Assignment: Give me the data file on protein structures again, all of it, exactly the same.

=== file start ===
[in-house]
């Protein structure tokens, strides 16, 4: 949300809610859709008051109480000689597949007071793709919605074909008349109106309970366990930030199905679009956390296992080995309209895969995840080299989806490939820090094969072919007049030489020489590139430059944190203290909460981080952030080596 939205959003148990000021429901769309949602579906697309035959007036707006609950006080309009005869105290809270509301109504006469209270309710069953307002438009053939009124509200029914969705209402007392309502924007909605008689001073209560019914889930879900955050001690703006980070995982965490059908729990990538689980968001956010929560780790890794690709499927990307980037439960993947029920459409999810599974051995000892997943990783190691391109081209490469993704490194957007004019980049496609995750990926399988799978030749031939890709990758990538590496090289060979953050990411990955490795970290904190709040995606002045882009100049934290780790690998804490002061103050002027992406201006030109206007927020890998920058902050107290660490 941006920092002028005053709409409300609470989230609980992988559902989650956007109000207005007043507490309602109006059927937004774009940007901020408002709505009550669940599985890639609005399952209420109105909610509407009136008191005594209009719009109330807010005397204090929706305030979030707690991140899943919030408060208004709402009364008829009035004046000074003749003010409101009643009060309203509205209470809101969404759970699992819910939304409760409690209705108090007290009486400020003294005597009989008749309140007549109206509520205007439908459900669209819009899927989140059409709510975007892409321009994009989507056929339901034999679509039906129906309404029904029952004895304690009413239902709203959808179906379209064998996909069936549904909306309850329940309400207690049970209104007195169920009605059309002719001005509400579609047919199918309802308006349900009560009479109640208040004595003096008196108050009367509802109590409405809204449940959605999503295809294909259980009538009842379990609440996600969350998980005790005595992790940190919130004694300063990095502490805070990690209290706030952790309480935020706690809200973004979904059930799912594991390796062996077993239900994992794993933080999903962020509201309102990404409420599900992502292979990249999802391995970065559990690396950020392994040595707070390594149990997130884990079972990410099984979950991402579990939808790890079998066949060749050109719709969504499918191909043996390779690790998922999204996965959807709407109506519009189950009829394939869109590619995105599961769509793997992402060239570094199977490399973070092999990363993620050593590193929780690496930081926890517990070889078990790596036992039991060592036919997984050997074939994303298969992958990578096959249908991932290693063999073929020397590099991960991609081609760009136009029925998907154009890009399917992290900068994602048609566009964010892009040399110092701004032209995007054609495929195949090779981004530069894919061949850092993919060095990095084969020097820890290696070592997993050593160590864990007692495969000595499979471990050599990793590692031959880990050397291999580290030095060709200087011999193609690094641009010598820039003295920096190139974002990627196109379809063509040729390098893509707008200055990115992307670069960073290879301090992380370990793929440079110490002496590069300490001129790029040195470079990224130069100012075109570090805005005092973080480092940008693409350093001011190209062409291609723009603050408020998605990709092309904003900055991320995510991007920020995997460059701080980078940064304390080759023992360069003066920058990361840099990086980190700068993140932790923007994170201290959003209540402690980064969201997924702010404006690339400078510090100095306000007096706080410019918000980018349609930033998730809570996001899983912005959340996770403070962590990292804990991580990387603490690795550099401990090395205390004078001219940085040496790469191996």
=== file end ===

[in-house]
């Protein structure tokens, strides 16, 4: 949300809610859709008051109480000689597949007071793709919605074909008349109106309970366990930030199905679009956390296992080995309209895969995840080299989806490939820090094969072919007049030489020489590139430059944190203290909460981080952030080596 939205959003148990000021429901769309949602579906697309035959007036707006609950006080309009005869105290809270509301109504006469209270309710069953307002438009053939009124509200029914969705209402007392309502924007909605008689001073209560019914889930879900955050001690703006980070995982965490059908729990990538689980968001956010929560780790890794690709499927990307980037439960993947029920459409999810599974051995000892997943990783190691391109081209490469993704490194957007004019980049496609995750990926399988799978030749031939890709990758990538590496090289060979953050990411990955490795970290904190709040995606002045882009100049934290780790690998804490002061103050002027992406201006030109206007927020890998920058902050107290660490 941006920092002028005053709409409300609470989230609980992988559902989650956007109000207005007043507490309602109006059927937004774009940007901020408002709505009550669940599985890639609005399952209420109105909610509407009136008191005594209009719009109330807010005397204090929706305030979030707690991140899943919030408060208004709402009364008829009035004046000074003749003010409101009643009060309203509205209470809101969404759970699992819910939304409760409690209705108090007290009486400020003294005597009989008749309140007549109206509520205007439908459900669209819009899927989140059409709510975007892409321009994009989507056929339901034999679509039906129906309404029904029952004895304690009413239902709203959808179906379209064998996909069936549904909306309850329940309400207690049970209104007195169920009605059309002719001005509400579609047919199918309802308006349900009560009479109640208040004595003096008196108050009367509802109590409405809204449940959605999503295809294909259980009538009842379990609440996600969350998980005790005595992790940190919130004694300063990095502490805070990690209290706030952790309480935020706690809200973004979904059930799912594991390796062996077993239900994992794993933080999903962020509201309102990404409420599900992502292979990249999802391995970065559990690396950020392994040595707070390594149990997130884990079972990410099984979950991402579990939808790890079998066949060749050109719709969504499918191909043996390779690790998922999204996965959807709407109506519009189950009829394939869109590619995105599961769509793997992402060239570094199977490399973070092999990363993620050593590193929780690496930081926890517990070889078990790596036992039991060592036919997984050997074939994303298969992958990578096959249908991932290693063999073929020397590099991960991609081609760009136009029925998907154009890009399917992290900068994602048609566009964010892009040399110092701004032209995007054609495929195949090779981004530069894919061949850092993919060095990095084969020097820890290696070592997993050593160590864990007692495969000595499979471990050599990793590692031959880990050397291999580290030095060709200087011999193609690094641009010598820039003295920096190139974002990627196109379809063509040729390098893509707008200055990115992307670069960073290879301090992380370990793929440079110490002496590069300490001129790029040195470079990224130069100012075109570090805005005092973080480092940008693409350093001011190209062409291609723009603050408020998605990709092309904003900055991320995510991007920020995997460059701080980078940064304390080759023992360069003066920058990361840099990086980190700068993140932790923007994170201290959003209540402690980064969201997924702010404006690339400078510090100095306000007096706080410019918000980018349609930033998730809570996001899983912005959340996770403070962590990292804990991580990387603490690795550099401990090395205390004078001219940085040496790469191996």